An acquaintance of mine who was very much disliked by the general population recently came into some very serious and very unfortunate health concerns.
I will agree: She was mean. She was rude. She was offensive. She was arrogant. She could even be cruel. Even before the accident, even before anything changed. I did have mixed feelings for her.
The street is asleep, no vehicles, no exterior lights, only a flickering faint glow from one of the street lights. I’m walking outside a few houses down from my house. I’m wearing a light weight winter coat it feels like spring is on its way. My face is warm, without a scarf, my hands aren’t chilled and they wear no gloves. The ground is covered with snow, sporting a hard icy shell from melting and freezing a few times.
I’m not alone, someone walks silently next to me. We are headed somewhere in the middle of the darkness together, I am uncertain where; but we have purpose.
Let me start off by answering a foundational question. What is lent? Lent is a traditional forty day period observed prior to the Christian holiday of Easter. Most older Christian denominations and the Catholic church observe a strict lent. Some people fast at lent, some people commit to extra volunteer work, some people give up Facebook or alcohol. So the question remains, since my church does not require I participate, why am I doing lent?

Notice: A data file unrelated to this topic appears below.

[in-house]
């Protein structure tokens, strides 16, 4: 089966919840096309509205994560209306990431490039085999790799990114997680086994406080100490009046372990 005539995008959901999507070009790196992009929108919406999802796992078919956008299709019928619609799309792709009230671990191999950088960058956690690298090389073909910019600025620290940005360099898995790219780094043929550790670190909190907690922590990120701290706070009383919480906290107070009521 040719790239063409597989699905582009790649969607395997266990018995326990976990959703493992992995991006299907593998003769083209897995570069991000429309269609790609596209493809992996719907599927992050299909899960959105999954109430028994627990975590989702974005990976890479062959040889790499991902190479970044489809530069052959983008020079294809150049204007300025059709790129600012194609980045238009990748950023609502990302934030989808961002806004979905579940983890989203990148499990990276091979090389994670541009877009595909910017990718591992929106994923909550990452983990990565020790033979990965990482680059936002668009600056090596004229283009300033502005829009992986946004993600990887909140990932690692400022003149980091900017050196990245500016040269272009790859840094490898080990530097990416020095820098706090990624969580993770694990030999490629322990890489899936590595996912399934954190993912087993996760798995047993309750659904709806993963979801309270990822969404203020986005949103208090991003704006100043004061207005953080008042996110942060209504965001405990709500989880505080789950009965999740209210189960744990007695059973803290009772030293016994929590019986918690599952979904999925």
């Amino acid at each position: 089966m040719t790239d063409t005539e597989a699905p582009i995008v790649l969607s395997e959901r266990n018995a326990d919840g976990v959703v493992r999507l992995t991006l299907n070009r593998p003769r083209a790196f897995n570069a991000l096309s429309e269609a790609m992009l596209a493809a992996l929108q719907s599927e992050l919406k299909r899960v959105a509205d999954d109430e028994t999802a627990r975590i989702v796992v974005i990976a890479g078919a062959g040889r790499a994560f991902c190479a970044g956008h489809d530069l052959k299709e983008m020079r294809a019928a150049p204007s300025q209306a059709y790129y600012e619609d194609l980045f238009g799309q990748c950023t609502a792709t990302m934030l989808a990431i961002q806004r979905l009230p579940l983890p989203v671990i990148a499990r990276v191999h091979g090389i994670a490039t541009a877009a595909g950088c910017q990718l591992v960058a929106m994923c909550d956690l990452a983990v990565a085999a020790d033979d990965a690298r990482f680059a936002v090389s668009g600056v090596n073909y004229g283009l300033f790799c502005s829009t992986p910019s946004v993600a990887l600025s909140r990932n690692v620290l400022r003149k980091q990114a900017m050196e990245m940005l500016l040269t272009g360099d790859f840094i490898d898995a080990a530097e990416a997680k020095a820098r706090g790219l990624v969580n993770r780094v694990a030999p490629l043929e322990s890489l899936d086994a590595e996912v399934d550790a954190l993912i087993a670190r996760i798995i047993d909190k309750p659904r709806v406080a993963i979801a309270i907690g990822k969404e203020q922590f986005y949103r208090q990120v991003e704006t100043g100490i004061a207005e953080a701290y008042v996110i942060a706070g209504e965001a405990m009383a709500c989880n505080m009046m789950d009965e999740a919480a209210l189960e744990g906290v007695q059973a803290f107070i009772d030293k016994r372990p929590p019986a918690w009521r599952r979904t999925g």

There is no Santa in my Christmas. I am a real life not crazy Christian traditionalist. I also grew up without Santa (when asked my parents said they didn’t want to lie to us kids). I may be partial to the whole thing since I grew up just fine without Santa, but I am also sick with how EVERY HOLIDAY has become completely commercialized.
Do I have to say the words “I am thankful” in order to be truly thankful?
For my American readers Canadian Thanksgiving is in early October, which is what got me thinking about this.
FYI: We still eat turkey with all the trimmings.
At my parent’s after we consume an abundance of Turkey and potatoes we go around the table and say what we are thankful for from this past year. I don’t love the tradition, I don’t really remember how it started – as far as I know its been that way since the beginning of time. My husband thinks its weird and actually inspired this post.
I just finished my first reading of Jane Eyre (yes I am aware that I am an embarrassment, and that not reading Jane Eyre until the ripe age of 26 is almost sinful).
Let me start with this. I profess to be a Christian, I love Jesus. I go to church (not that going to church makes me a Christian). I try to do what’s right (I am human, and I do make mistakes). When I make mistakes I own them (whether good or bad comes out of it). So when I am critical of St. John I am also critical of my brothers and sisters in Christ, and myself.